Barack Obama
Barack ObamaReuters

The White House gave a tepid acknowledgement of Israeli Prime Minister Binyamin Netanyahu's reelection on Wednesday, stressing
that his election pledge to prevent establishing a Palestinian state runs against US policy, according to AFP.

After an election campaign that was marked by open hostility between Obama and Netanyahu, the White House said the president had not yet called the prime minister to congratulate him.

Instead, that job was left to Secretary of State John Kerry. "The president in the coming days will also call Prime Minister Netanyahu," said White House spokesman Josh Earnest.

Netanyahu had angered the White House during his reelection campaign by appearing before the US Congress to mount a bid to kill a nascent nuclear deal with Iran that is a key goal of the Obama administration.

Tensions were deepened in the final hours before Tuesday's election when Netanyahu ruled out the creation of a Palestinian state, seemingly upending decades of international consensus.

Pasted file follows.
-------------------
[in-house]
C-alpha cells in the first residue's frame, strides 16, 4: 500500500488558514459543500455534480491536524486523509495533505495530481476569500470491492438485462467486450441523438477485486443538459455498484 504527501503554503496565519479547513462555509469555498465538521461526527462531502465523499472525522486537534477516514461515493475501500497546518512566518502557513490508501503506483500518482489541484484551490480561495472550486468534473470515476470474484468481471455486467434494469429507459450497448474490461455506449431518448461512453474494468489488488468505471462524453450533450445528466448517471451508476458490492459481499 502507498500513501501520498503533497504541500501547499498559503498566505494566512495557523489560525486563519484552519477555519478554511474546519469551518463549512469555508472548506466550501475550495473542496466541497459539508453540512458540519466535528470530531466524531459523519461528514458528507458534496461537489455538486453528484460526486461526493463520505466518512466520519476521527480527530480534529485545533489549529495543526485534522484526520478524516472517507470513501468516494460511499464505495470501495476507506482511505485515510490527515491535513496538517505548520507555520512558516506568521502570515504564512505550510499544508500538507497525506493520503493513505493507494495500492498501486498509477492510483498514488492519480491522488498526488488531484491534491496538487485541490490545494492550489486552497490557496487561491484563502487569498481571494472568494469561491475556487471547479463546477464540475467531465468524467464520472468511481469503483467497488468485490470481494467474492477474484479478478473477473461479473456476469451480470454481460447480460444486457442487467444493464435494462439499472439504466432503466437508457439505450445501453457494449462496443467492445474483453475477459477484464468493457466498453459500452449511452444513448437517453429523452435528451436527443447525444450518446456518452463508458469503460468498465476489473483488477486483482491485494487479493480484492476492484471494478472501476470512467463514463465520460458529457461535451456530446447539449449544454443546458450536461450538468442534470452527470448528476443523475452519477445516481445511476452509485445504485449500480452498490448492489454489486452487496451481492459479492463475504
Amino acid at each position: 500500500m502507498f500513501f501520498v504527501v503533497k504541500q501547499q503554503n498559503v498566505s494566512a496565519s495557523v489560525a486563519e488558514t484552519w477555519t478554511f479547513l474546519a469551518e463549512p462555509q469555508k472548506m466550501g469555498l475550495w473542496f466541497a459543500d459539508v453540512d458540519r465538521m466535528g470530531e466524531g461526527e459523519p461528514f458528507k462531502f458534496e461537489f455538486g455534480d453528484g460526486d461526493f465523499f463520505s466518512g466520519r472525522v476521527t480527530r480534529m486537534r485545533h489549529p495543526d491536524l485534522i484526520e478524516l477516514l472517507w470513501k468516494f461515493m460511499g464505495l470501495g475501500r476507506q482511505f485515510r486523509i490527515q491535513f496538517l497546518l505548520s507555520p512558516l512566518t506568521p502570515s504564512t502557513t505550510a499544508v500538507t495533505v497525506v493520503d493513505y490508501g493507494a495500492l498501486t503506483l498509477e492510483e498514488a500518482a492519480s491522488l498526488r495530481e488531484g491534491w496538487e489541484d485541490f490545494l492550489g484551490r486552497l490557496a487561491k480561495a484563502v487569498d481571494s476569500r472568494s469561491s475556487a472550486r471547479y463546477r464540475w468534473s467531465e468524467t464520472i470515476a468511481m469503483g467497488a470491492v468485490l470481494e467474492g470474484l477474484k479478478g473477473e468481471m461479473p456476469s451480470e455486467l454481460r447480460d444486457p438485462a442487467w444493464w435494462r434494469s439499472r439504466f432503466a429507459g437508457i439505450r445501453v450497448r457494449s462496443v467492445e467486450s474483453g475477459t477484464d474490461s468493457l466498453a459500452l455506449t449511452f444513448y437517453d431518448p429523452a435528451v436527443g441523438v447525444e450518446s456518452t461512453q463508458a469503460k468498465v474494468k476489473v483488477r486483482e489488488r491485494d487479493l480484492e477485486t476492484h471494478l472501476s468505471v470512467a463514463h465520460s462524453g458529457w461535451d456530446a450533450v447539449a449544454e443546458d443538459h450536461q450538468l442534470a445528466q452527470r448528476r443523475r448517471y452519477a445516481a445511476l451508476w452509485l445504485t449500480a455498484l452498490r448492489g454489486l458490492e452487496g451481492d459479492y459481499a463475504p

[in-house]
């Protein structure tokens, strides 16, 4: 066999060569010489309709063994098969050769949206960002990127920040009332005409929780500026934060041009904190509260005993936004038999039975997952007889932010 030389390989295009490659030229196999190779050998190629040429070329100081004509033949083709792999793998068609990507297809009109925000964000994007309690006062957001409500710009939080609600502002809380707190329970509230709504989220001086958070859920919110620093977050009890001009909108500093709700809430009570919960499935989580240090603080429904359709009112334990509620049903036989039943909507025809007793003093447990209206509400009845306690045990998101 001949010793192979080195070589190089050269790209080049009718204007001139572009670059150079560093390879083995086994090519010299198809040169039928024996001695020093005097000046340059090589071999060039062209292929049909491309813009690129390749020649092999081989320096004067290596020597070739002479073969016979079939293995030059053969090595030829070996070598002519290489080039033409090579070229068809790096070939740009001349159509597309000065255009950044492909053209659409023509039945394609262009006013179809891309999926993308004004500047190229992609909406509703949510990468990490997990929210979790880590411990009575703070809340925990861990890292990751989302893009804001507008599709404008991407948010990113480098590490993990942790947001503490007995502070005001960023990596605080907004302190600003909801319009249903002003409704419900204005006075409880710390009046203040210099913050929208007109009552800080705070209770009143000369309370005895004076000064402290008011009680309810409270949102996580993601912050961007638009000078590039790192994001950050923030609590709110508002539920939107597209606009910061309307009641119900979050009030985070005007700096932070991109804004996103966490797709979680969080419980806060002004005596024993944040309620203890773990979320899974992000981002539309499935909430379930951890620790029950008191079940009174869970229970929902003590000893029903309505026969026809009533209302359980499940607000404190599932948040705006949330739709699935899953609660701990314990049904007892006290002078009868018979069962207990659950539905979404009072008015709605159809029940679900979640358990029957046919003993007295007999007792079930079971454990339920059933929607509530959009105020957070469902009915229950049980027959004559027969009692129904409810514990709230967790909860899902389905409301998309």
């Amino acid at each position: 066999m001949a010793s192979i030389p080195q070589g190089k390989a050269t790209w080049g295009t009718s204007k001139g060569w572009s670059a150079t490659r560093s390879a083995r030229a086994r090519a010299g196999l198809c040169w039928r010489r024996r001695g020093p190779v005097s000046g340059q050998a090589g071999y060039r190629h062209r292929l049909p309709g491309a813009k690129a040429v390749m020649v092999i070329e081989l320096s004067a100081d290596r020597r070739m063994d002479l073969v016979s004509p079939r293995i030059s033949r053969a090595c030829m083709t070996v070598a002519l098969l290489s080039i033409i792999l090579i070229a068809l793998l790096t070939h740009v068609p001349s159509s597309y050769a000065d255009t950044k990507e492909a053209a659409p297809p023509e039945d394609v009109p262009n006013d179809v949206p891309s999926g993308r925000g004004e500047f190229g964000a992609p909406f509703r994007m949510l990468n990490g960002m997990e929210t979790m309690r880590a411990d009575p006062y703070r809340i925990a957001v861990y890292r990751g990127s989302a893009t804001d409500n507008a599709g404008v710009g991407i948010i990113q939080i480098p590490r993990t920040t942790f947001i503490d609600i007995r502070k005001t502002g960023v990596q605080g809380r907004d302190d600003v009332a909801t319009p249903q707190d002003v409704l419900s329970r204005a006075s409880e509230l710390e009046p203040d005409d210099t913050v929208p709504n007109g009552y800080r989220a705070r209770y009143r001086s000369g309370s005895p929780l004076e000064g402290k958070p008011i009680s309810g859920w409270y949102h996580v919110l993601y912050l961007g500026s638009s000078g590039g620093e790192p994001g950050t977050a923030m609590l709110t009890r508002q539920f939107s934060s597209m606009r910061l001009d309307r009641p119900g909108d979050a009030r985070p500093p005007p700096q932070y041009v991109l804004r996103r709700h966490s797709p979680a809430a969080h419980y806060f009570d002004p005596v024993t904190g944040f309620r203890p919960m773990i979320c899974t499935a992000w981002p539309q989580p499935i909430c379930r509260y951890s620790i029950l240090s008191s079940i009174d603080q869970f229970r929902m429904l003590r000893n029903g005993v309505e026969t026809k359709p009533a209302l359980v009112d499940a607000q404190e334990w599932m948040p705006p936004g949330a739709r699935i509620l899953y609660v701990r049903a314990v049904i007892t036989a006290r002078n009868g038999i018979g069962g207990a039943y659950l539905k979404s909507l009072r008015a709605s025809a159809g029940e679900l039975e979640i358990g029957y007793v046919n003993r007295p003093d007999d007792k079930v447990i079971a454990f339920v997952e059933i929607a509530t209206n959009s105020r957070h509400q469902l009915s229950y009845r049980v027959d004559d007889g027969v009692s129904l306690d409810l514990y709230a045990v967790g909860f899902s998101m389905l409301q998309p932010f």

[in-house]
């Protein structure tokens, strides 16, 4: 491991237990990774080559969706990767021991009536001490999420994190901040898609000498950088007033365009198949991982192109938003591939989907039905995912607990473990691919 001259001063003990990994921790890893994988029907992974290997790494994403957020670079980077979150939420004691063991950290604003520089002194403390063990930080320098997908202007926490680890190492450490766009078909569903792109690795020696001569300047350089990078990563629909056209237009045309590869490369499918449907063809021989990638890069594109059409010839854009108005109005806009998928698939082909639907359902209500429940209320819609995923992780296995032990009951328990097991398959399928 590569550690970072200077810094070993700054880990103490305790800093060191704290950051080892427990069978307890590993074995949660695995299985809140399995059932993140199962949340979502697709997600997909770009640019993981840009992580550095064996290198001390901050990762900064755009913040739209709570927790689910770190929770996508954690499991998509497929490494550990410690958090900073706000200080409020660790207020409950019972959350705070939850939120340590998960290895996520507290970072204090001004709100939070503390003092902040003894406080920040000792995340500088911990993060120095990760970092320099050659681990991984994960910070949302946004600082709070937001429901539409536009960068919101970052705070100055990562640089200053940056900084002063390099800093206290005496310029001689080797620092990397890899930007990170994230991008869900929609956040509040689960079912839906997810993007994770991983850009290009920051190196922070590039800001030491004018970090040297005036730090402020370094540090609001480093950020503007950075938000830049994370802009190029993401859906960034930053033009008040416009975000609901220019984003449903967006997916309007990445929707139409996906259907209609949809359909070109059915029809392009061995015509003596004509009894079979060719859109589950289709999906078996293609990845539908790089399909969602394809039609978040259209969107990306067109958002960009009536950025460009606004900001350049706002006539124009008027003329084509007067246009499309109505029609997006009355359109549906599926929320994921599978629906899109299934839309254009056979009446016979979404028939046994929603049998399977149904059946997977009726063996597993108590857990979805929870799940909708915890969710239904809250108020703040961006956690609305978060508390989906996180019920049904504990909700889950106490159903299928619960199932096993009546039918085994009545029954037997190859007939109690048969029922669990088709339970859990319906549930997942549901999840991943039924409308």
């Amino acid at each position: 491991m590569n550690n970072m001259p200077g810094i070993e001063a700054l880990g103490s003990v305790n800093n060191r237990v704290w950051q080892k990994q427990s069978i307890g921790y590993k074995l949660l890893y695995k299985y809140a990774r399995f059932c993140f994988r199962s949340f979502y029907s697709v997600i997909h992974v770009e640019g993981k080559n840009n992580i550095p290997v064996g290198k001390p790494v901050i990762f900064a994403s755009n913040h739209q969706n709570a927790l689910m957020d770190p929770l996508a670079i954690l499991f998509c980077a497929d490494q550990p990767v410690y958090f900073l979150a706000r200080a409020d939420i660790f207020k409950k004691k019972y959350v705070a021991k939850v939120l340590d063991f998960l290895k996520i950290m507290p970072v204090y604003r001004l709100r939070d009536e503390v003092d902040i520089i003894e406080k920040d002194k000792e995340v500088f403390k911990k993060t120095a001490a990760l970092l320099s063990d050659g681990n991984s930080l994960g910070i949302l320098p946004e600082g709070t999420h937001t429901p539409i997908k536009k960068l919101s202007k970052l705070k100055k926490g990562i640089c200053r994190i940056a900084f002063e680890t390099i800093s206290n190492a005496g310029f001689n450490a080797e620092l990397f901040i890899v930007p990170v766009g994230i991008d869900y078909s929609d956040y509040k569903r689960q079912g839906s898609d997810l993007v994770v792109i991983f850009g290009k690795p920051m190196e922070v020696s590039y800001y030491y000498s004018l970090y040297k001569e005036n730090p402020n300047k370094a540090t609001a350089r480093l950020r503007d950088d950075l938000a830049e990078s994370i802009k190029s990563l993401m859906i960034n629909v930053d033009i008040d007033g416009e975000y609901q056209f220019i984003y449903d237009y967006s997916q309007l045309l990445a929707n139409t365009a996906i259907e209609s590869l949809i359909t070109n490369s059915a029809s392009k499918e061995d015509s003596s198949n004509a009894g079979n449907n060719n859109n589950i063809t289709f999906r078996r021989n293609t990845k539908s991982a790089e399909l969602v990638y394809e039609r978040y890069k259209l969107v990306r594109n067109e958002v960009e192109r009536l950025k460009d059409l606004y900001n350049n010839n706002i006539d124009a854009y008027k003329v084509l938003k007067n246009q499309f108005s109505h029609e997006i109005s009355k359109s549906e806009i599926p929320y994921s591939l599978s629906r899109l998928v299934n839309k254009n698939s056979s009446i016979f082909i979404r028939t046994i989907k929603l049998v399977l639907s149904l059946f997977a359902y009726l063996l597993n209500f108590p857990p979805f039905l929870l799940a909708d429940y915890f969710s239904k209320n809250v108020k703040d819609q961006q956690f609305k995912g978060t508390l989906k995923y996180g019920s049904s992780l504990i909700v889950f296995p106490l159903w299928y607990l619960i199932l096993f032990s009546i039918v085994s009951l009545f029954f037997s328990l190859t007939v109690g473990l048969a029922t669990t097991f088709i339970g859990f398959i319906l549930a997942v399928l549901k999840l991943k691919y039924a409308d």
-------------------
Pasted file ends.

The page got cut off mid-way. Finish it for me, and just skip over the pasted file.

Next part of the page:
The White House said that security cooperation between the US and Israel would continue, but Earnest added that "it continues to be the view of the president that a two state solution is the best way to address those tensions."

"In the context of the recent election Prime Minister Netanyahu indicated a change in his position, based on those comments the United States will evaluate our approach to the situation."

The US has until now played a key role in limiting diplomatic maneuvers that would isolate Israel at the United Nations and elsewhere.

The White House also castigated Netanyahu's Likud party for urging supporters to match a large turn out by Arab Israelis.

"The right-wing government is in danger," a Facebook page belonging to Netanyahu warned during voting. "Arab voters are coming out in droves."

"The United States and this administration is deeply concerned by decisive rhetoric that seeks to marginalize Arab-Israeli citizens," Earnest said.

"It undermines the values and democratic ideals that have been important to our democracy and an important part of what binds the United States and Israel together," he continued. "And I can tell you that these are views the administration intends to communicate directly to the Israelis."